The "asere" in the Cuban lexicon
Alejandro Rodriguez Ruiz
Asere, one of the most used affective words in Cuba, is evidence that, although we all speak Spanish, in the territories conquered by Spain from the 15th century on, the evolution of the language took its own paths.
For any ordinary Cuban, asere means acquaintance, friend, partner more in a spiritual than economic sense, and it is part of the daily talks between countrymen with some level of trust, or not, because it can quietly be the colloquial way of addressing strangers in the street —hey, asere—, especially among men, always with understood respect.
This general knowledge of the meaning of the term does not imply that everyone uses it, as many consider it marginal, and it is even the bearer of prejudices due to its origins, which date back to the arrival of African slaves to the country.
Linguists point out that the word comes from the Carabalí culture, which came to Cuba from the African region of the Calabar coast, and that here also gave rise to religious practices known as abakuá or ñáñigos, in which "asere" is used. with an approximate meaning of "I greet you."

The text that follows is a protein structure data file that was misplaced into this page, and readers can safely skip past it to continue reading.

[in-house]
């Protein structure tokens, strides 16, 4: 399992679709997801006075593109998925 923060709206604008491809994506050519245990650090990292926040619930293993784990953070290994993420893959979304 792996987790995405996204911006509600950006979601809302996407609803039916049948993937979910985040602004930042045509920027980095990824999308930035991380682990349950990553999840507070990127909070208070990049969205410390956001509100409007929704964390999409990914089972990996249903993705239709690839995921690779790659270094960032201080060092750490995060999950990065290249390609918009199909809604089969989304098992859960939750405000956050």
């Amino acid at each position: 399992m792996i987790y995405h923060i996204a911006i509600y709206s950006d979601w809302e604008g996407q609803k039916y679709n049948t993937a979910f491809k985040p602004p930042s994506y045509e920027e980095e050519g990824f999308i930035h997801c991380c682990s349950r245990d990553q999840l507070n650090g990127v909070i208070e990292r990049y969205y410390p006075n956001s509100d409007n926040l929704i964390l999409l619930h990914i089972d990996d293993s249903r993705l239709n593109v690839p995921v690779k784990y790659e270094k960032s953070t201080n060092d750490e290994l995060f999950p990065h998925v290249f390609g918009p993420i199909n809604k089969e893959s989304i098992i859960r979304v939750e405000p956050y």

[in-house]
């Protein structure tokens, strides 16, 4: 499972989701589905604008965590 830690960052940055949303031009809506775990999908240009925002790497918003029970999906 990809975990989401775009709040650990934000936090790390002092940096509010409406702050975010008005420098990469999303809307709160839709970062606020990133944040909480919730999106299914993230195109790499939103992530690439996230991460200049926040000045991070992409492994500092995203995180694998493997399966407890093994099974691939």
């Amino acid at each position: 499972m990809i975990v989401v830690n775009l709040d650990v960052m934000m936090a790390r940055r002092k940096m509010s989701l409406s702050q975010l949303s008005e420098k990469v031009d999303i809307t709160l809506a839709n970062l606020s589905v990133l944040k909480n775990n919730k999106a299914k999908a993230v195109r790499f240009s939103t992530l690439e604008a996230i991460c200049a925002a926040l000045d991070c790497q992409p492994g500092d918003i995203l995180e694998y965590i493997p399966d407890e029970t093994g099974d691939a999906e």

It is also said that among the Lucumis or Yoruba the word was used to refer to a crazy person. This voice recently appeared in a publication on Twitter by the Royal Spanish Academy, with some different nuance in its meaning, but especially with c instead of s: acere, and it provoked numerous protest reactions from Cuban Internet users.
“Horrible that acere with C. I think all Cubans write it with S and if it is our word, then with S it is”, commented a user from the island, as a reflection of the opinions of many others and, above all, of the depth that the term has penetrated in the national colloquial language.
The Cuban Dictionary of Spanish (2000), of the Institute of Literature and Linguistics, recognizes, however, the two spelling variants for this word, which, beyond conversations, also appears in songs, books, films ...